Vanier moved to Trosly and bought a house. Soon he invited three disabled men with no families—Philippe, Raphael, and Danny—to move in with him. He had no plan, no large-scale vision, no charter. The learning curve for this kind of hospitality was steep. But the meals got prepared, the utilities got paid, routines took hold, volunteers appeared, donations came in. Nine months after the original house started, Vanier was given responsibility for the men at Val Fleuri, thus absorbing thirty-two more core members into the community. The common life was marked with a family atmosphere, yet Vanier set up a board of directors and recruited doctors and nurses to care for the core members, striking a balance between spontaneity and structure, personal friendship and professional medical care. This became a distinguishing feature of the L’Arche approach.
The original L’Arche community grew by leaps and bounds: 73 members by 1968, 112 in 1970, 126 in 1972. It became a community of communities with a central gathering space, later a farm that became a worship and retreat center. During these years, L’Arche communities were founded elsewhere in France, Canada, India, England, Haiti, Honduras, and Australia. Most years Vanier spent months on the road giving retreats for these communities, for the “Faith and Light” movement, for priests and young people in many countries. L’Arche communities multiplied in the decades to follow. Some start-ups were ecumenical, others were interreligious. It became a worldwide movement. As Constant tells it, this was largely due to Vanier’s guidance. She gives numerous examples of how Vanier listened to people carefully and spoke to them personally. She attributes this to his deep desire to follow Jesus and bring Jesus to others.
At times, Constant puts Vanier on a pedestal and veers into the realm of hagiography. In the introduction, she admits that Vanier was apprehensive about her project for this reason. At the same time, she mentions the tensions and heartbreaks faced by Vanier in leading L’Arche. There was community life itself: demanding, exhausting, and, in L’Arche especially, chaotic. There was the temptation to overwork, to which Vanier succumbed—so much so that in 1976 he ended up in the hospital and learned, as he wrote in a letter to friends, the importance of patience and detachment. And then there was the revelation brought by several women in 2014 that Fr. Thomas, who died in 1993, had sexually exploited them in the context of shared prayer and spiritual direction. The news was “shocking and devastating for everyone, and a huge trauma for Jean Vanier.” A canonical investigation validated the complaints in April 2015. Initially reacting with disbelief, Vanier “was overcome with a deep compassion for these abused women,” which he expressed in a public letter—dated October 17, 2016—that condemned Fr. Thomas’s actions. By then, L’Arche had established a group of psychiatrists to listen to further reports of abuse by Fr. Thomas. A Mass was held for victims in April 2017. Absorbing these revelations led Vanier “to undertake a harsh and difficult reinterpretation of their relationship.” There are questions here that Constant does not pursue. Why did Vanier’s reckoning take more than two years? What wisdom did Vanier have to share after his own personal process of sifting and judgment? These days, in these matters, his wisdom would likely be helpful.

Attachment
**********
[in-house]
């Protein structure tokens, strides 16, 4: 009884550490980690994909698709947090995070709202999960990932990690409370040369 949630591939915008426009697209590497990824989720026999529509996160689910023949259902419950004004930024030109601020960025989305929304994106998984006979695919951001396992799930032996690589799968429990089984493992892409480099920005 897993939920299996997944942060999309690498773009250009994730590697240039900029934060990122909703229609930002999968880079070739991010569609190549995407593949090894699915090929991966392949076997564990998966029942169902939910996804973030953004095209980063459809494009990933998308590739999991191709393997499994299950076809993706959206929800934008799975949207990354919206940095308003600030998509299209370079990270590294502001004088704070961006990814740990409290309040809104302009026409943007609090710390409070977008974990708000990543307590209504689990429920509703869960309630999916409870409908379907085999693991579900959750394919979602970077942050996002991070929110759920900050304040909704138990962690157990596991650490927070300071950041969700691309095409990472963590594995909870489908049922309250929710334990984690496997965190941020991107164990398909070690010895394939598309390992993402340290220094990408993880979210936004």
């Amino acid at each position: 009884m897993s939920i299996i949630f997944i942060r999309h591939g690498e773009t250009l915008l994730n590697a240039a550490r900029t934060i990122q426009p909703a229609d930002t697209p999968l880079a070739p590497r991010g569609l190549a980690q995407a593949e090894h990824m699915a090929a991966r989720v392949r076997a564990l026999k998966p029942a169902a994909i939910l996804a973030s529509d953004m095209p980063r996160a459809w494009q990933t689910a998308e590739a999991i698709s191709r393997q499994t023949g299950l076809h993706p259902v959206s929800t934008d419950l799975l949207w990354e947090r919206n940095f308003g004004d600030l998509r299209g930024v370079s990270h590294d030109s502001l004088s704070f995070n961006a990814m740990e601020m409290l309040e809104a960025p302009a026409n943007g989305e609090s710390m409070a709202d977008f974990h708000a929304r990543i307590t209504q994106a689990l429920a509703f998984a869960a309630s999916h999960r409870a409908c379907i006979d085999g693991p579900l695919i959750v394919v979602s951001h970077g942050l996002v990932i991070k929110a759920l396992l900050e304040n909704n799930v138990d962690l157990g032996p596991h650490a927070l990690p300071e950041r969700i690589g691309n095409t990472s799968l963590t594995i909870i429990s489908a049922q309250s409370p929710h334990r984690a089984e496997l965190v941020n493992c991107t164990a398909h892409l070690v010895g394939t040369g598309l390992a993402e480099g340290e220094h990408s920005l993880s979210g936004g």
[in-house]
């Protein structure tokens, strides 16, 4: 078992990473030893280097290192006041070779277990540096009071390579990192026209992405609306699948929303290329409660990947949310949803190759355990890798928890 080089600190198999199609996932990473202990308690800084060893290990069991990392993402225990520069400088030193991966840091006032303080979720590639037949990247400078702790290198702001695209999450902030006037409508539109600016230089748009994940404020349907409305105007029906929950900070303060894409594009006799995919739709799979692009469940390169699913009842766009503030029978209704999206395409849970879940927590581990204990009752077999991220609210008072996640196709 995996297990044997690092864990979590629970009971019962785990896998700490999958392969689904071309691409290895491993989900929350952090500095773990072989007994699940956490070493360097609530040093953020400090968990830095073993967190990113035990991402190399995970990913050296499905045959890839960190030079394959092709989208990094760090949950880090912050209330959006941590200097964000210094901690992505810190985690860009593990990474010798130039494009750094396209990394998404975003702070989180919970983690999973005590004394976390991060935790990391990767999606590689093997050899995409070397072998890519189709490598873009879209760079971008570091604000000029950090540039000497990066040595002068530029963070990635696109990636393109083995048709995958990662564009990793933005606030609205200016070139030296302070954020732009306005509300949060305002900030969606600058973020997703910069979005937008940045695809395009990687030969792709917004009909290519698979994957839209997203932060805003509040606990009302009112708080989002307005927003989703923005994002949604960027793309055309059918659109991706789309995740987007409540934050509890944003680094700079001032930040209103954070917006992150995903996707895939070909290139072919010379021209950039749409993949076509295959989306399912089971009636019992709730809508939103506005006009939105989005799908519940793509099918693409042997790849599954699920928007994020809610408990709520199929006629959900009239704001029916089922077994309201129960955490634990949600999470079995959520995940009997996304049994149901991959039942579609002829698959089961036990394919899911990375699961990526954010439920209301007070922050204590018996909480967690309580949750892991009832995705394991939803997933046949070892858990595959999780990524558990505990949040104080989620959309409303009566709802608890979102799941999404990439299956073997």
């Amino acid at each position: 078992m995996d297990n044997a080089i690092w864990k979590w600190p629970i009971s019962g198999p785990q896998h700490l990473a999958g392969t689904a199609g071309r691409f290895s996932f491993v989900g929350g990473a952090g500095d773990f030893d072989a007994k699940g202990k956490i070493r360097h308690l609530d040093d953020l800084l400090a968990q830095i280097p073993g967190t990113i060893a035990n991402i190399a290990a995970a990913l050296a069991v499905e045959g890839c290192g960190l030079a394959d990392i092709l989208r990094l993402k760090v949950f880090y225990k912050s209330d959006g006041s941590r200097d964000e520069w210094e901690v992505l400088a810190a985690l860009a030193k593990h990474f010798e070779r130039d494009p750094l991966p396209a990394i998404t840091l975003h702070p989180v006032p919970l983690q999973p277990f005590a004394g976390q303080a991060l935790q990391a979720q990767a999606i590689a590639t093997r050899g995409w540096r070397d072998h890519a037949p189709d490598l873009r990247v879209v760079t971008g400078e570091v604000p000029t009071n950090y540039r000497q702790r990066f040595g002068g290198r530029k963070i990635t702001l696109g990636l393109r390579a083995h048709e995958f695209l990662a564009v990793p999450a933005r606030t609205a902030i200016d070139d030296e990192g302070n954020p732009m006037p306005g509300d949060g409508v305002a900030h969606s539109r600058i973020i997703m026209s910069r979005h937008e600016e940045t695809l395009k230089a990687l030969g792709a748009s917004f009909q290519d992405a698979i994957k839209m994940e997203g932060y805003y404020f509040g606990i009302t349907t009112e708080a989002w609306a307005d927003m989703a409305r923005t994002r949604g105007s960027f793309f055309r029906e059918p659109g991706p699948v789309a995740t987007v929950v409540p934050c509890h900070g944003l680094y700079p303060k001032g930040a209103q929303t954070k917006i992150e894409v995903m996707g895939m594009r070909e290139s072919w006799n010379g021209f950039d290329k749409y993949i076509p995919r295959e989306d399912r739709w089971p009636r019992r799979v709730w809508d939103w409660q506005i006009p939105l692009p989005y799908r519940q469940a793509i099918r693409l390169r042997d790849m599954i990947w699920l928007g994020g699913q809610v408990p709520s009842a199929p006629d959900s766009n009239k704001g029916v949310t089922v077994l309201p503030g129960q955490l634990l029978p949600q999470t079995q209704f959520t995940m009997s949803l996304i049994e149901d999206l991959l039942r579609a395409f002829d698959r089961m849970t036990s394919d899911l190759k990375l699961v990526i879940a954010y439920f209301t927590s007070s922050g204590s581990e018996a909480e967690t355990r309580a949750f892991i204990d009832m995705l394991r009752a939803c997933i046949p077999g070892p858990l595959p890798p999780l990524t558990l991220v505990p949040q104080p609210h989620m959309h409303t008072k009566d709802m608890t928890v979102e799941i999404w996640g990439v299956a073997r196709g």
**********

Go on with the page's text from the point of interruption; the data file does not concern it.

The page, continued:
Constant’s book is conversational, meandering. It is not a biography of Vanier, nor a history of L’Arche. It is what it calls itself: a “portrait,” painted in the written and spoken words of the subject, making no attempt to be impartial or critical. While this approach has shortcomings, it does provide insight into Vanier’s intentions in founding L’Arche. He wanted to follow his heart, knowing that it would make him happy, as Aristotle understood happiness (the topic of his thesis), and lead him to God. This hope is poignantly expressed in the message Vanier sent to friends and coworkers shortly after his ninetieth birthday in January 2019. Diagnosed with thyroid cancer, living in a state of frailty, he wrote of his impending death, “I know that new weaknesses, new forms of poverty and new losses are awaiting me. It will be descent into what is essential, that which is hidden in me, deeper than all the parts of success and shadow inside me. That will be what is left when all the rest is gone. My naked person, a primal innocence which is awaiting its encounter with God.” Jean Vanier died as this book was going to press, making it a timely tribute to a good and holy man.
Jean Vanier: Portrait of a Free Man
Translated by Allen Page
Plough Publishing House $17.89 | 162 pp.